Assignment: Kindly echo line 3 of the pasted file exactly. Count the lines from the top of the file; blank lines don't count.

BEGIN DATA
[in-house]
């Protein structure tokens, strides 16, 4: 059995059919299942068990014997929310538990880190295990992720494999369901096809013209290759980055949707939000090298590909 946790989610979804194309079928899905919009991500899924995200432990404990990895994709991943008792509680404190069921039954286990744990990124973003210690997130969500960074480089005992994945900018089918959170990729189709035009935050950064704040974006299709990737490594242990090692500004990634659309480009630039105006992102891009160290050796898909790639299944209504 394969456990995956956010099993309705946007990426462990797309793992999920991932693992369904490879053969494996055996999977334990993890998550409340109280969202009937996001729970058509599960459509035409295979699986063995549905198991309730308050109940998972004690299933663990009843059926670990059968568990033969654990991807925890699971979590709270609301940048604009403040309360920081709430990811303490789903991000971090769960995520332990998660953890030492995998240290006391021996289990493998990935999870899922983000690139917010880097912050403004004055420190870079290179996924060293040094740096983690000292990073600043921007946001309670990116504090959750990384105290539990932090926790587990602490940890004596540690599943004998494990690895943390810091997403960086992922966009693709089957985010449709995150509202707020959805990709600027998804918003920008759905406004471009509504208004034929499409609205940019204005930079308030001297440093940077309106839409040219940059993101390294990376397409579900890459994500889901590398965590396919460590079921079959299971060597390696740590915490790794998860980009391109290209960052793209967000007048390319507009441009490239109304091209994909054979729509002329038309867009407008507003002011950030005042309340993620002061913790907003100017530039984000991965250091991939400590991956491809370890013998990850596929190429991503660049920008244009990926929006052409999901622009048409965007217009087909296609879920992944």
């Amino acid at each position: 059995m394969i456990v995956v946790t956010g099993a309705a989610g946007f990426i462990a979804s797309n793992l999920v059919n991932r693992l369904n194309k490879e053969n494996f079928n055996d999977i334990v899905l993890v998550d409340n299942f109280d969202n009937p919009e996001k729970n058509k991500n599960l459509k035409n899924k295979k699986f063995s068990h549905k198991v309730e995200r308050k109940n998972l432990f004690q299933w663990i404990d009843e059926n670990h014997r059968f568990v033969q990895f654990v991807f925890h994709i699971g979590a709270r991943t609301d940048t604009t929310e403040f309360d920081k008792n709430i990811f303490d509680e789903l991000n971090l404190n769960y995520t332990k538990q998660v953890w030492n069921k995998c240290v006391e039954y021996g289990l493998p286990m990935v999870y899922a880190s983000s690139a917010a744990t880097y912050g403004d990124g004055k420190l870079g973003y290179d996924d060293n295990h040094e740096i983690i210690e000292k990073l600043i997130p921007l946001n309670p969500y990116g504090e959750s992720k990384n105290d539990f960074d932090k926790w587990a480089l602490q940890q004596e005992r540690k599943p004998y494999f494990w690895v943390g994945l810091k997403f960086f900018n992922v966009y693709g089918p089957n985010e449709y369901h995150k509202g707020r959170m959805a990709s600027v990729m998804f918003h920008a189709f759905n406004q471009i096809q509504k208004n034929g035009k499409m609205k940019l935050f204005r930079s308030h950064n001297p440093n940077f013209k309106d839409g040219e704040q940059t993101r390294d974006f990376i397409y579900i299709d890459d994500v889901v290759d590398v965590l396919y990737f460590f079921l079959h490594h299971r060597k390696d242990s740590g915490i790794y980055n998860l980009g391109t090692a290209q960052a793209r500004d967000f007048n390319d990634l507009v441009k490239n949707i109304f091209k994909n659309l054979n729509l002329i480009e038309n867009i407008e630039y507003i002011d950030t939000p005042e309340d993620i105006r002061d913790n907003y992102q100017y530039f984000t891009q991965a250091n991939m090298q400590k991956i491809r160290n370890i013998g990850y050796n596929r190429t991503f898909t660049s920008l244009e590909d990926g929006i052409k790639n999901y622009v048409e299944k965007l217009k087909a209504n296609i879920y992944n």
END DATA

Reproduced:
């Amino acid at each position: 059995m394969i456990v995956v946790t956010g099993a309705a989610g946007f990426i462990a979804s797309n793992l999920v059919n991932r693992l369904n194309k490879e053969n494996f079928n055996d999977i334990v899905l993890v998550d409340n299942f109280d969202n009937p919009e996001k729970n058509k991500n599960l459509k035409n899924k295979k699986f063995s068990h549905k198991v309730e995200r308050k109940n998972l432990f004690q299933w663990i404990d009843e059926n670990h014997r059968f568990v033969q990895f654990v991807f925890h994709i699971g979590a709270r991943t609301d940048t604009t929310e403040f309360d920081k008792n709430i990811f303490d509680e789903l991000n971090l404190n769960y995520t332990k538990q998660v953890w030492n069921k995998c240290v006391e039954y021996g289990l493998p286990m990935v999870y899922a880190s983000s690139a917010a744990t880097y912050g403004d990124g004055k420190l870079g973003y290179d996924d060293n295990h040094e740096i983690i210690e000292k990073l600043i997130p921007l946001n309670p969500y990116g504090e959750s992720k990384n105290d539990f960074d932090k926790w587990a480089l602490q940890q004596e005992r540690k599943p004998y494999f494990w690895v943390g994945l810091k997403f960086f900018n992922v966009y693709g089918p089957n985010e449709y369901h995150k509202g707020r959170m959805a990709s600027v990729m998804f918003h920008a189709f759905n406004q471009i096809q509504k208004n034929g035009k499409m609205k940019l935050f204005r930079s308030h950064n001297p440093n940077f013209k309106d839409g040219e704040q940059t993101r390294d974006f990376i397409y579900i299709d890459d994500v889901v290759d590398v965590l396919y990737f460590f079921l079959h490594h299971r060597k390696d242990s740590g915490i790794y980055n998860l980009g391109t090692a290209q960052a793209r500004d967000f007048n390319d990634l507009v441009k490239n949707i109304f091209k994909n659309l054979n729509l002329i480009e038309n867009i407008e630039y507003i002011d950030t939000p005042e309340d993620i105006r002061d913790n907003y992102q100017y530039f984000t891009q991965a250091n991939m090298q400590k991956i491809r160290n370890i013998g990850y050796n596929r190429t991503f898909t660049s920008l244009e590909d990926g929006i052409k790639n999901y622009v048409e299944k965007l217009k087909a209504n296609i879920y992944n």